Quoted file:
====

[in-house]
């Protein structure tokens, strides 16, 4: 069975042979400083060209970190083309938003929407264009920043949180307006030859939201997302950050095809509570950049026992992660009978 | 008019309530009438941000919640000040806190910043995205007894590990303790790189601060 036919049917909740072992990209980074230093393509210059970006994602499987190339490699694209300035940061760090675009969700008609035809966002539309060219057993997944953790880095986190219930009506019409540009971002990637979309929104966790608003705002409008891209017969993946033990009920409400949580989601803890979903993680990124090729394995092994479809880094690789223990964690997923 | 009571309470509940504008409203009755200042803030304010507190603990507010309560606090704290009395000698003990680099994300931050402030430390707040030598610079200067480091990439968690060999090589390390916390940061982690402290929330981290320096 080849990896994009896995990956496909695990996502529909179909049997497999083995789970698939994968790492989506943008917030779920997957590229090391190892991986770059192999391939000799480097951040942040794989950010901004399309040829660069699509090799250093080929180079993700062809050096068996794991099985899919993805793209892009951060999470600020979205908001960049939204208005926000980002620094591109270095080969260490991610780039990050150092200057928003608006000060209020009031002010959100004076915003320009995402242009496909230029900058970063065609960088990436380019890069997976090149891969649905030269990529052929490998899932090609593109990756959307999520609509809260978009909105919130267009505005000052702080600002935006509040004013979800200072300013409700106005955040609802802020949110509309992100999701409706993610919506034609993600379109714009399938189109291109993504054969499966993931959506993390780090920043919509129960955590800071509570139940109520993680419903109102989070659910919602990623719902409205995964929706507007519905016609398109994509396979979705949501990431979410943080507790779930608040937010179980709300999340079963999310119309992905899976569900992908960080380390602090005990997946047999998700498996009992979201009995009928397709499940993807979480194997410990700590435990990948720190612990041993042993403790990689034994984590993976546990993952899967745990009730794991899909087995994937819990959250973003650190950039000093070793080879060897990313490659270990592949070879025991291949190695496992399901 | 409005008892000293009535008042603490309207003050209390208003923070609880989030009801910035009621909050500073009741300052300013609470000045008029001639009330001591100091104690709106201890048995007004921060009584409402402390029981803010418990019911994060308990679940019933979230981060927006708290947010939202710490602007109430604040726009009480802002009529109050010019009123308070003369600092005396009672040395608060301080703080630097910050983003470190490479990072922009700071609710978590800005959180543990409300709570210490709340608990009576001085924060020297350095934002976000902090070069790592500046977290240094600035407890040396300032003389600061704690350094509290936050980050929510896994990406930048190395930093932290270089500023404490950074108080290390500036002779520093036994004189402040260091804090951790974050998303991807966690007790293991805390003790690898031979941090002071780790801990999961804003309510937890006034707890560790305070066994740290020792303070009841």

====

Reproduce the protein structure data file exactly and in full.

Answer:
[in-house]
């Protein structure tokens, strides 16, 4: 069975042979400083060209970190083309938003929407264009920043949180307006030859939201997302950050095809509570950049026992992660009978 | 008019309530009438941000919640000040806190910043995205007894590990303790790189601060 036919049917909740072992990209980074230093393509210059970006994602499987190339490699694209300035940061760090675009969700008609035809966002539309060219057993997944953790880095986190219930009506019409540009971002990637979309929104966790608003705002409008891209017969993946033990009920409400949580989601803890979903993680990124090729394995092994479809880094690789223990964690997923 | 009571309470509940504008409203009755200042803030304010507190603990507010309560606090704290009395000698003990680099994300931050402030430390707040030598610079200067480091990439968690060999090589390390916390940061982690402290929330981290320096 080849990896994009896995990956496909695990996502529909179909049997497999083995789970698939994968790492989506943008917030779920997957590229090391190892991986770059192999391939000799480097951040942040794989950010901004399309040829660069699509090799250093080929180079993700062809050096068996794991099985899919993805793209892009951060999470600020979205908001960049939204208005926000980002620094591109270095080969260490991610780039990050150092200057928003608006000060209020009031002010959100004076915003320009995402242009496909230029900058970063065609960088990436380019890069997976090149891969649905030269990529052929490998899932090609593109990756959307999520609509809260978009909105919130267009505005000052702080600002935006509040004013979800200072300013409700106005955040609802802020949110509309992100999701409706993610919506034609993600379109714009399938189109291109993504054969499966993931959506993390780090920043919509129960955590800071509570139940109520993680419903109102989070659910919602990623719902409205995964929706507007519905016609398109994509396979979705949501990431979410943080507790779930608040937010179980709300999340079963999310119309992905899976569900992908960080380390602090005990997946047999998700498996009992979201009995009928397709499940993807979480194997410990700590435990990948720190612990041993042993403790990689034994984590993976546990993952899967745990009730794991899909087995994937819990959250973003650190950039000093070793080879060897990313490659270990592949070879025991291949190695496992399901 | 409005008892000293009535008042603490309207003050209390208003923070609880989030009801910035009621909050500073009741300052300013609470000045008029001639009330001591100091104690709106201890048995007004921060009584409402402390029981803010418990019911994060308990679940019933979230981060927006708290947010939202710490602007109430604040726009009480802002009529109050010019009123308070003369600092005396009672040395608060301080703080630097910050983003470190490479990072922009700071609710978590800005959180543990409300709570210490709340608990009576001085924060020297350095934002976000902090070069790592500046977290240094600035407890040396300032003389600061704690350094509290936050980050929510896994990406930048190395930093932290270089500023404490950074108080290390500036002779520093036994004189402040260091804090951790974050998303991807966690007790293991805390003790690898031979941090002071780790801990999961804003309510937890006034707890560790305070066994740290020792303070009841």